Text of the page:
This is a very ambitious book. Its goal is to take a student who has not been exposed to elementary combinatorial enumeration techniques, to teach those techniques to the student in ten pages, then to introduce the student to discrete and continuous probability in the next 50 pages, and then to introduce the student to statistics in the remaining two-thirds of the book.
This reviewer does not believe that the combinatorial foundation discussed above is strong enough. Students almost always find counting arguments difficult when they meet them for the first time. There are many counting situations, and it is easy to confuse them with each other. It is easy to overcount or to undercount. Therefore, counting skills cannot be acquired without solving numerous exercises. Any book dealing with this topics should have lots of them, with full solutions included for many. This book has roughly ten exercises per chapter, and none of them come with answers, let alone full solutions.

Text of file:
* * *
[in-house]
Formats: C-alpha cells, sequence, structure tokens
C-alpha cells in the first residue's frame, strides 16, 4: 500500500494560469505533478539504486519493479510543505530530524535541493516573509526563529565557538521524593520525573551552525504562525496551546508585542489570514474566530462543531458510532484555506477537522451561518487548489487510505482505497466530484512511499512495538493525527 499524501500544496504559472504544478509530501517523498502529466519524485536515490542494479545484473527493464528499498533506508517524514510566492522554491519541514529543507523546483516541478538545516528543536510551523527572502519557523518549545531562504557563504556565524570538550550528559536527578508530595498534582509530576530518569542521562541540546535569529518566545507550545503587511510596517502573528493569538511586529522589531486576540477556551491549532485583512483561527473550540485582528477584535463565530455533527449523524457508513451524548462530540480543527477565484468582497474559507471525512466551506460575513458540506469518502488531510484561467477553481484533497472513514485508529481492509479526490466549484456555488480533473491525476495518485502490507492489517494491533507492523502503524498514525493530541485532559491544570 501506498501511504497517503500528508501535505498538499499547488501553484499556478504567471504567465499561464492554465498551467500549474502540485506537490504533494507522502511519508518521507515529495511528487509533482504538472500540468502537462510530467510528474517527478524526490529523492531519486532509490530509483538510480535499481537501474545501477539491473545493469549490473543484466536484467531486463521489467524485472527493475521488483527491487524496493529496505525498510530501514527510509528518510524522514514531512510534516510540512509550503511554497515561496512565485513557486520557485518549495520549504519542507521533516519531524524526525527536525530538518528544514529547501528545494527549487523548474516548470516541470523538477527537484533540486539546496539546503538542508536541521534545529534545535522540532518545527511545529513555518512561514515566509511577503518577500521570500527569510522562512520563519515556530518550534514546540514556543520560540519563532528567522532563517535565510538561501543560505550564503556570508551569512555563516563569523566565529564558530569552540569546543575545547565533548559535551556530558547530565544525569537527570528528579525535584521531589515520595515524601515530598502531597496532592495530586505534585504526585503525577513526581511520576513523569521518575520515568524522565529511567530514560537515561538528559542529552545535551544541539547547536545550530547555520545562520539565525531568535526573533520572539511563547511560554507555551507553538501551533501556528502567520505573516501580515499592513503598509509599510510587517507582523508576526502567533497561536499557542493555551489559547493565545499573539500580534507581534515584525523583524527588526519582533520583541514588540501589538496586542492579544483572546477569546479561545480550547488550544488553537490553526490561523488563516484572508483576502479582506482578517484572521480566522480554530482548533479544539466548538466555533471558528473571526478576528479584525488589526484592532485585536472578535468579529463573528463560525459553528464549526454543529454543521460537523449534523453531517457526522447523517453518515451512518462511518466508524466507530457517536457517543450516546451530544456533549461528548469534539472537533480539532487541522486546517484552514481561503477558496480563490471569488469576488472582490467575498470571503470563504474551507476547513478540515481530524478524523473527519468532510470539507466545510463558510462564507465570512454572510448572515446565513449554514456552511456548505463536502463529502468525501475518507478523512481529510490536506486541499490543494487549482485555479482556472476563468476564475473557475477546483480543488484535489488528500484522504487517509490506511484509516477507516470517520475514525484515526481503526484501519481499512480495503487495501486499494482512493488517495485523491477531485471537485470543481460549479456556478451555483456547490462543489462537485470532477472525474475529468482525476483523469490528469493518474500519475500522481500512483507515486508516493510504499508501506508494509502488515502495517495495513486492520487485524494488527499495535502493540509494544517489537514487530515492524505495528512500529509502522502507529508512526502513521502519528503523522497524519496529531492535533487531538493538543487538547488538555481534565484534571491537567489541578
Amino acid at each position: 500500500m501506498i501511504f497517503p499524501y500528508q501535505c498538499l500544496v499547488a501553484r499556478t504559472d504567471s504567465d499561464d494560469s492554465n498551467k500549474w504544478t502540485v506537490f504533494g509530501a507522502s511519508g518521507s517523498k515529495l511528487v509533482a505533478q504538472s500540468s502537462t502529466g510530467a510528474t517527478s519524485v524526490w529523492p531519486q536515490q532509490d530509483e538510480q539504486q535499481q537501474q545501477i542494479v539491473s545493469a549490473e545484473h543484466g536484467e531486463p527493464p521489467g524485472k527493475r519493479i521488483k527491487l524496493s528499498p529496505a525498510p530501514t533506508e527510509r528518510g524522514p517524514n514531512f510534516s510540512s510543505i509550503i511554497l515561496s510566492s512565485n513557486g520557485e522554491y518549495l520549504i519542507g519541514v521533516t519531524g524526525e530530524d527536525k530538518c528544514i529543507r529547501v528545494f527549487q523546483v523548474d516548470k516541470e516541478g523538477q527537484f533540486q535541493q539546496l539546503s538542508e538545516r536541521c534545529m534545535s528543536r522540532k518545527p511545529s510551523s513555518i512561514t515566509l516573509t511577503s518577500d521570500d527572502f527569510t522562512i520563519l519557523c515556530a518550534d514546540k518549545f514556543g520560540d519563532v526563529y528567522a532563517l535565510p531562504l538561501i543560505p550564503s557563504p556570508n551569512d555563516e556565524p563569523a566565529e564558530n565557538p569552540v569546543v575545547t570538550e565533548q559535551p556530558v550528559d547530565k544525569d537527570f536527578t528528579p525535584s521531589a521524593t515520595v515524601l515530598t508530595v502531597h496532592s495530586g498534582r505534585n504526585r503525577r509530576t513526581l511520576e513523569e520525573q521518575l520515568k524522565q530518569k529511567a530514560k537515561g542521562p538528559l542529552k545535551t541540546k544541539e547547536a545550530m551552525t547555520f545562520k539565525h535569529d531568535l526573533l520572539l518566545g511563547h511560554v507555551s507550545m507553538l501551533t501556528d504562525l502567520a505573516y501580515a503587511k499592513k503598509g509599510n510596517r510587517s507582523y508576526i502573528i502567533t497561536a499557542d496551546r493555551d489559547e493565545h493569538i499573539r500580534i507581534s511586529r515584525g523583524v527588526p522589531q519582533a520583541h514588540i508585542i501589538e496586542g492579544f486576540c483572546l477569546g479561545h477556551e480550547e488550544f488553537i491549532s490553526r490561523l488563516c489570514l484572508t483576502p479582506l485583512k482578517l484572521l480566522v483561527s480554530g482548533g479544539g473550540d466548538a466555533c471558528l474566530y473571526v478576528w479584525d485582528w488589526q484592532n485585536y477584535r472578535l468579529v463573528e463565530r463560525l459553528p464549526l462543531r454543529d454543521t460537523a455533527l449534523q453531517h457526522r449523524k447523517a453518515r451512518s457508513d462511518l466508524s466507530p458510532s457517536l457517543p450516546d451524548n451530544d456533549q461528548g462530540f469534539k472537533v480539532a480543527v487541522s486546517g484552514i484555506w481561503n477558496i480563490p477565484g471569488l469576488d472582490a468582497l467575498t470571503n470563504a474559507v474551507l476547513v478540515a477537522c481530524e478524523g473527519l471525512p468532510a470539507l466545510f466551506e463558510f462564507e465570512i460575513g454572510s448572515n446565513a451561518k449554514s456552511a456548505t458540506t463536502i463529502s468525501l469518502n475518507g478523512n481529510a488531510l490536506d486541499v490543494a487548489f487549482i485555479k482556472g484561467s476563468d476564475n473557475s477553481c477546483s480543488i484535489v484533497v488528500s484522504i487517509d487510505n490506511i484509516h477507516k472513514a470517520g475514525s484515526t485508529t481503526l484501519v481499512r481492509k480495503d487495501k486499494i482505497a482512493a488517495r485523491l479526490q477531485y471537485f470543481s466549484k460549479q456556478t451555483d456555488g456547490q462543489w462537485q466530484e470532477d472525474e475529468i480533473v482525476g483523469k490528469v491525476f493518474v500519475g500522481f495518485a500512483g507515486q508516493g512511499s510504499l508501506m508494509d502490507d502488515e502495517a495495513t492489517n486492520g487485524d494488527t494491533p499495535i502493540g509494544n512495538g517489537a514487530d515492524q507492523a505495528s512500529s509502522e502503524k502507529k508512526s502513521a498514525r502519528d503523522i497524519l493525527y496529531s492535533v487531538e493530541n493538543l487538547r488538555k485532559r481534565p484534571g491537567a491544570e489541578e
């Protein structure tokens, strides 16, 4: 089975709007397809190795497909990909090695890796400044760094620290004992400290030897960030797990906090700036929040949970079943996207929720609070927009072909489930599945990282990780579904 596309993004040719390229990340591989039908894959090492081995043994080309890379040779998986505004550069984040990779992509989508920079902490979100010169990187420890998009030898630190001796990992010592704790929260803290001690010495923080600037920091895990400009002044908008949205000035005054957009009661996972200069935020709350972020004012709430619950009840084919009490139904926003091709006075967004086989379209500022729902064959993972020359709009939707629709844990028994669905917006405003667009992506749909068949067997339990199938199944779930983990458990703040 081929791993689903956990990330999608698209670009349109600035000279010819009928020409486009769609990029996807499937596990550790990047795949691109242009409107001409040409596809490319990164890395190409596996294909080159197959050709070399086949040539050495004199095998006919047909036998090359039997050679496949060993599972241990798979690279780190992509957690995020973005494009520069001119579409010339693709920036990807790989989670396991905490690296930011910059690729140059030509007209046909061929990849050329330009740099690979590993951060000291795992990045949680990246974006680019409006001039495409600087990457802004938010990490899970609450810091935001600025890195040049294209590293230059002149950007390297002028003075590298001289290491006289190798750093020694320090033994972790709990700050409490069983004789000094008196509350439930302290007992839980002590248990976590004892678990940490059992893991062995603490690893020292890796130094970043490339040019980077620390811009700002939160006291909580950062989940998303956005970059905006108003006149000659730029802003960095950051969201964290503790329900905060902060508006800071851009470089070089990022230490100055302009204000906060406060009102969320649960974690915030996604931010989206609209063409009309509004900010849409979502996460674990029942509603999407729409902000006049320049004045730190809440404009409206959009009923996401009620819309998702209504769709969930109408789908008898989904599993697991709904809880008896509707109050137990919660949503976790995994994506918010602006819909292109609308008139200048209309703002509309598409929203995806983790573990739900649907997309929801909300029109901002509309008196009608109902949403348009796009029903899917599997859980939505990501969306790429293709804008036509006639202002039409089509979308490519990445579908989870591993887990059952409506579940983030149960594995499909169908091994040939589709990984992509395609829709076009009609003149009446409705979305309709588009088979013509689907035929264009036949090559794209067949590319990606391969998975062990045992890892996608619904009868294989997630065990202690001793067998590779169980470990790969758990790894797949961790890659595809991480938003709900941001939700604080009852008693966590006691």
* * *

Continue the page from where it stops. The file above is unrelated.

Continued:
For these reasons, the only class I can imagine teaching from this book would be a class for students who already know combinatorics and who want to learn probability and statistics. Such students might enjoy some of the interesting examples in the book, but on the whole, might still find the book a little bit too introductory for them.
Otherwise, instructors can just use the book as a source of interesting examples.
Miklós Bóna is Professor of Mathematics at the University of Florida.